Former New York Gov. George Pataki told Fox News on Monday he's "seriously" exploring a 2016 Republican bid for president. 

The former governor said he plans to travel to New Hampshire on Tuesday to meet with political figures and citizens, and "lay out my ideas" for the country. 

"I'm thinking about it very seriously," Pataki told Fox News, when asked if he might run. 

The move comes just days after 2012 Republican nominee Mitt Romney told supporters he would not run for the GOP nomination in 2016, after flirting with a potential candidacy for much of January. 

While Romney's exit left former Florida Gov. Jeb Bush as a likely favorite for the so-called Republican establishment, a new Iowa poll released over the weekend showed Bush ranking only in the middle of the pack. Wisconsin Gov. Scott Walker was on top of the field in that survey. 

Whether Pataki, who for more than a decade was a major figure in the Republican establishment and is cut from a similar partisan cloth as Bush and Romney, could carve out his own niche in the primaries is an open question. 

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Pataki, 69, has been teasing his own run for the White House for some time. The three-term former New York governor announced early on that he was weighing one, and in October launched a super PAC called Americans for Real Change, which produced an ad this past fall timed with earlier visits to New Hampshire, the first-in-the-nation primary state. 

He made appearances recently on Fox News praising the New York City Police Department in the wake of the execution-style killing of two police officers, and accused New York Mayor Bill de Blasio and Attorney General Eric Holder of putting officers' lives at risk.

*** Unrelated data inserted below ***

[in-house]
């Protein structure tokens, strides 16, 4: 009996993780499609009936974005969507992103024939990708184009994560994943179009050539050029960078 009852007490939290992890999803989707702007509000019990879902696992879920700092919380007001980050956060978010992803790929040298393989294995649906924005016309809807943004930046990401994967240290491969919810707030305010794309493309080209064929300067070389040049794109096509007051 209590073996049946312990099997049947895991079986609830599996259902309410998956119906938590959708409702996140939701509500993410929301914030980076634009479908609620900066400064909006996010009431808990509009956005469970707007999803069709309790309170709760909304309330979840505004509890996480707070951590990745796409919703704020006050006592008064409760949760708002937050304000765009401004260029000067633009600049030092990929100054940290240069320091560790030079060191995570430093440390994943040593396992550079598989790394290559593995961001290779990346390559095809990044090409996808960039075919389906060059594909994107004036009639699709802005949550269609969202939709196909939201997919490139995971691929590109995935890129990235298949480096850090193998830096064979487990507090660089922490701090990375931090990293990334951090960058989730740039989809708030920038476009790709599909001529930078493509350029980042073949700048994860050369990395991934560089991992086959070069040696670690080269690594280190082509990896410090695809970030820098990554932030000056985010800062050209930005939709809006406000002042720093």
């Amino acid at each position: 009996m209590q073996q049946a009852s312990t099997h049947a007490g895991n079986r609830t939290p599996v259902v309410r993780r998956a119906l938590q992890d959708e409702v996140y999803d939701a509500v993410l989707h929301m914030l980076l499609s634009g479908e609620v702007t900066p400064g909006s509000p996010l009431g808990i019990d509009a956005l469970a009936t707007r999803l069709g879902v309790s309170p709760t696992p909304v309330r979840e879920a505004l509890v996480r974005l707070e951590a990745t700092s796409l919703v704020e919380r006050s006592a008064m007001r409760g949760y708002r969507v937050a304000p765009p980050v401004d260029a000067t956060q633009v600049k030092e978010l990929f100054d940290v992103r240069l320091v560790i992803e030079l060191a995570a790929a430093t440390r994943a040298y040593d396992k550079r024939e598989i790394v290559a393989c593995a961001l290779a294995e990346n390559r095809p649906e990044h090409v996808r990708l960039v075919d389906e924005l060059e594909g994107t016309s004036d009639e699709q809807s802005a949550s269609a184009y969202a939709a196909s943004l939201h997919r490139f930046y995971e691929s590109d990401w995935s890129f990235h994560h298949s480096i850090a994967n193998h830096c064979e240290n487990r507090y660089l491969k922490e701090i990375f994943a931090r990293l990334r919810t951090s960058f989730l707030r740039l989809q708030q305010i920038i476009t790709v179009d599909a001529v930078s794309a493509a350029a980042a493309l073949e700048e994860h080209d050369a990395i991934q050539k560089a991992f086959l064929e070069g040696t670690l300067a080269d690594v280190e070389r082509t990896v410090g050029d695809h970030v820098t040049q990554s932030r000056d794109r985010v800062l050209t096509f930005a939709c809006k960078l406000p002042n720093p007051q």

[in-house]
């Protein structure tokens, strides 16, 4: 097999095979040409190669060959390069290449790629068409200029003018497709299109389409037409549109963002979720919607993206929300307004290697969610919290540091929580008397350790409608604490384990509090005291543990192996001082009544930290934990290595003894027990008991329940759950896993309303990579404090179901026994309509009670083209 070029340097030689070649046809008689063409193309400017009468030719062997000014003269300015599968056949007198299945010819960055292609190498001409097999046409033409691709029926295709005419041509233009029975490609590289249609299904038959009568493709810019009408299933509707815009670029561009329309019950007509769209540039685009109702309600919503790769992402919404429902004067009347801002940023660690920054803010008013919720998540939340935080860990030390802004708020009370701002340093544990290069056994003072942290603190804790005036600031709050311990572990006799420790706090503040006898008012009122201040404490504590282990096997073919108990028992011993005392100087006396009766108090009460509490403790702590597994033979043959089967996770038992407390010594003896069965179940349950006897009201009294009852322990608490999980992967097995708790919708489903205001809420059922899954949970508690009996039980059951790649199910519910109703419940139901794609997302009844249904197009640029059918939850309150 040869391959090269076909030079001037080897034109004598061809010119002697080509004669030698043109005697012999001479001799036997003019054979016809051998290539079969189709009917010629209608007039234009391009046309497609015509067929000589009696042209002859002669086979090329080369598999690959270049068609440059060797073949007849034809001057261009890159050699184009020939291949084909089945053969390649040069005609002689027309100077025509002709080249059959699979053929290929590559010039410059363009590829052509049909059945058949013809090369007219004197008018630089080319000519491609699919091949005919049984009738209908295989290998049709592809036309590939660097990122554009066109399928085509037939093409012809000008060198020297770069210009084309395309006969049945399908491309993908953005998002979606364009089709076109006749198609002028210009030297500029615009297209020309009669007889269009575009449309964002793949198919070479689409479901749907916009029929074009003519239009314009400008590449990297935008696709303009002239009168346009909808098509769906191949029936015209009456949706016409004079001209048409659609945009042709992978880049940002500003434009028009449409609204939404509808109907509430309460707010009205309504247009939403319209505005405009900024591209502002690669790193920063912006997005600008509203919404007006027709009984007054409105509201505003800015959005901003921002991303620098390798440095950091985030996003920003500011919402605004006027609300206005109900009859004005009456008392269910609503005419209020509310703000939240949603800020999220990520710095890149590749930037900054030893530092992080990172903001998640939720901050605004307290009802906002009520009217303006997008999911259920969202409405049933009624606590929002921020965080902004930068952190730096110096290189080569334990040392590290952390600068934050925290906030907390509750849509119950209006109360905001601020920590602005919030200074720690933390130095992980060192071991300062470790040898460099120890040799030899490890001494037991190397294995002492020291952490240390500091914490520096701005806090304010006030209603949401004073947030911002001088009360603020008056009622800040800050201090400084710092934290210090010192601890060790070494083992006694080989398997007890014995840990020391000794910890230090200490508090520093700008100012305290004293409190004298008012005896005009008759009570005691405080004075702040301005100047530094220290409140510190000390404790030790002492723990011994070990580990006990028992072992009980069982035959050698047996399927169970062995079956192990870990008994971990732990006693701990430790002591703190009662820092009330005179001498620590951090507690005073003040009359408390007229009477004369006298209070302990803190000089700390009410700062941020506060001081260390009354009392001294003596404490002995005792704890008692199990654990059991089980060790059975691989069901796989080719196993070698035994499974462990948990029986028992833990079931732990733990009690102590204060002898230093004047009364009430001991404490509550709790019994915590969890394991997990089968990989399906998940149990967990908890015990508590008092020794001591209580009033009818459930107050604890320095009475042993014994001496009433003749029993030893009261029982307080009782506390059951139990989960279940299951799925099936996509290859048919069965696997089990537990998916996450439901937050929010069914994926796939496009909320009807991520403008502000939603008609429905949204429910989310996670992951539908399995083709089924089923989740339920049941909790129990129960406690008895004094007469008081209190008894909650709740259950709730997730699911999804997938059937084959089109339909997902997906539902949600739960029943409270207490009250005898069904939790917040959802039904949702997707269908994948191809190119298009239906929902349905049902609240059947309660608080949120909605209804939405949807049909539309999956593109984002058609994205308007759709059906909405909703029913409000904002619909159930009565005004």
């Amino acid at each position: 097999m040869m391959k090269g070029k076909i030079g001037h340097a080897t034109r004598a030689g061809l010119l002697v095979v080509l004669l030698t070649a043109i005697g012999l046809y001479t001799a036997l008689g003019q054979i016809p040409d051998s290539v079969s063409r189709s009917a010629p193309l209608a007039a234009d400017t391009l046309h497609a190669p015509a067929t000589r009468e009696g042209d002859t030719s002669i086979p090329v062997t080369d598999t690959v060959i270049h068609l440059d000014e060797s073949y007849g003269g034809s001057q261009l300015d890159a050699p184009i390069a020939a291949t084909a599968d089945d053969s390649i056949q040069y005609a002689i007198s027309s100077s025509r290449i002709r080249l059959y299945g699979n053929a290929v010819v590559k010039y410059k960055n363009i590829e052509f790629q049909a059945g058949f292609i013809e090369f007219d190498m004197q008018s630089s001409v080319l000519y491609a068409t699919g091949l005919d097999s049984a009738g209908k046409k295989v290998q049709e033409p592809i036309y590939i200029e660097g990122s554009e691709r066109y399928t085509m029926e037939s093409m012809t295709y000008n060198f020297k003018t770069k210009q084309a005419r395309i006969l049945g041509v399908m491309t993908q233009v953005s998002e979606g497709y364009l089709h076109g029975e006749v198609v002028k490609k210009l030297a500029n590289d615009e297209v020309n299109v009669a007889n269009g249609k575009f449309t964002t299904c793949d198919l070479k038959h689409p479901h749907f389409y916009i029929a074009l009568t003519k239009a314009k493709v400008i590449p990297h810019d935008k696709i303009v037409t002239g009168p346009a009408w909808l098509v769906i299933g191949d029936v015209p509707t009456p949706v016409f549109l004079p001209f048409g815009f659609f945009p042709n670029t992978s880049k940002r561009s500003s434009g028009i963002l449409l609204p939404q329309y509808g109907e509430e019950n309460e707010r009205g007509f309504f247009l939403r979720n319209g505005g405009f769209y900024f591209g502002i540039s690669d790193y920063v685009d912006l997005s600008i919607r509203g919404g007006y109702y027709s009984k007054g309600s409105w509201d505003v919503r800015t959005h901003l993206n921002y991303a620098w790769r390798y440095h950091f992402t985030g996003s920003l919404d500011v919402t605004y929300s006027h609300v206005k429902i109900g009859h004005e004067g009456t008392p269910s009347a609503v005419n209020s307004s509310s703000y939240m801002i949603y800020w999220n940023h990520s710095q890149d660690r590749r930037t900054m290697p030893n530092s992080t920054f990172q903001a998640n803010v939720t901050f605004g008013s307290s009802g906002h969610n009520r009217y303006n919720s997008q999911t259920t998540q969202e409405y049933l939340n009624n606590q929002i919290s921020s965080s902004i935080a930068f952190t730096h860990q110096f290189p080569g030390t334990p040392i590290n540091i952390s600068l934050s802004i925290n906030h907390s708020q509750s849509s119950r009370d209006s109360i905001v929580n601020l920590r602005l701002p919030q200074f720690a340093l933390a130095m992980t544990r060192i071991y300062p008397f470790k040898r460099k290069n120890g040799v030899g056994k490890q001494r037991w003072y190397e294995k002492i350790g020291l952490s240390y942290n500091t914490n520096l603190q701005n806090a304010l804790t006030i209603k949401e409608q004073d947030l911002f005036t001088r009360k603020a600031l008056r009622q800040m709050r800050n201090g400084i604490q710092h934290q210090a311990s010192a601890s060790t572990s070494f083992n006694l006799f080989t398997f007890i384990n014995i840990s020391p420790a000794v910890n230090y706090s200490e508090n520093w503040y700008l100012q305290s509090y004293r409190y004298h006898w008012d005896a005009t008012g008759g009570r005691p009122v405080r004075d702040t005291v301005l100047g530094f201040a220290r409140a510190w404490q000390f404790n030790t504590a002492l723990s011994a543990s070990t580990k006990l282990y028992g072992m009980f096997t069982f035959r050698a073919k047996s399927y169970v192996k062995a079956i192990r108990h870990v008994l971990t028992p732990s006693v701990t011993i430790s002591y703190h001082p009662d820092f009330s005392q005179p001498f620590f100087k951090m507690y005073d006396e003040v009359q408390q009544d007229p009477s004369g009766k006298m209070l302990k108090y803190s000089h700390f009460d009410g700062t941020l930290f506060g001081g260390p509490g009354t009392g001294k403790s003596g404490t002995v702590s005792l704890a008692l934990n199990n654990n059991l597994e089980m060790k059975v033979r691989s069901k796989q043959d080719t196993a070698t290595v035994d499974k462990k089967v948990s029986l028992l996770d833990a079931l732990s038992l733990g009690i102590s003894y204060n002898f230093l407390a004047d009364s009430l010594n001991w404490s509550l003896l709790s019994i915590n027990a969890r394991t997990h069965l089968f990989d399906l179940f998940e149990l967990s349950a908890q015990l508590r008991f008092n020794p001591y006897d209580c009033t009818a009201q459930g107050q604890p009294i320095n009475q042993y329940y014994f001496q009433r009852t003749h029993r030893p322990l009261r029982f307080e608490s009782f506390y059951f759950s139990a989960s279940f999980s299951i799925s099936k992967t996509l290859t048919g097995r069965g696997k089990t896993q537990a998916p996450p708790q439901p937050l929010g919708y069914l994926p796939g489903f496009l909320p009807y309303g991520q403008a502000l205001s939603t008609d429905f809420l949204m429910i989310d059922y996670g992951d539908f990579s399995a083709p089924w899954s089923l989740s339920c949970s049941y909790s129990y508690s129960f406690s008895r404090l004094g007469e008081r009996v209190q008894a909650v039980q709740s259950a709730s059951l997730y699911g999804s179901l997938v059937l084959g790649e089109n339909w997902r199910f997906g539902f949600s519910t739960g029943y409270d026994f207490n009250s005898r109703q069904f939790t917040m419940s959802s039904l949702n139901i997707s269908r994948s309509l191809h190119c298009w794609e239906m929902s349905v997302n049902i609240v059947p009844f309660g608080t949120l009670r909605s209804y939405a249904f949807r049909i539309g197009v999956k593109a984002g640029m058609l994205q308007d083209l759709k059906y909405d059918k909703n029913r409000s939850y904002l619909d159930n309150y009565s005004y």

Pataki served as governor from 1995 through 2006. The lengthy tenure was the pinnacle of a long career in politics that began with a run for mayor in his hometown of Peekskill. He won in 1981, and served two terms before going on to the New York State Assembly, then the State Senate, where he served one term. 

He rode a national Republican wave into the governor's mansion in 1994, and was held in high esteem as a fiscal conservative who was able to win the top office in a traditionally blue state. But his positions on gun control, gay rights and global warming created a schism with his more socially conservative supporters, and fiscal conservatives were still underwhelmed by his economic policies during his years as governor. These complaints, analysts have noted as he has flirted with a 2016 bid, could have an effect on his success in the Republican primaries, should he run. 

Nonetheless, he has taken a populist, small-government tone in recent television appearances and PAC commercials. 

"Big government benefits the rich and powerful. They can afford to play the game -- you can't," he said in one televised ad. "It's time for a new America, with much smaller federal government. Washington can't run the economy, and shouldn't try to run our lives." 

Though he has been mentioned frequently over the years as a potential U.S. Senate or vice presidential candidate, Pataki, who has continued working on energy and climate issues in his post-government career, has not been included in several recent presidential polls.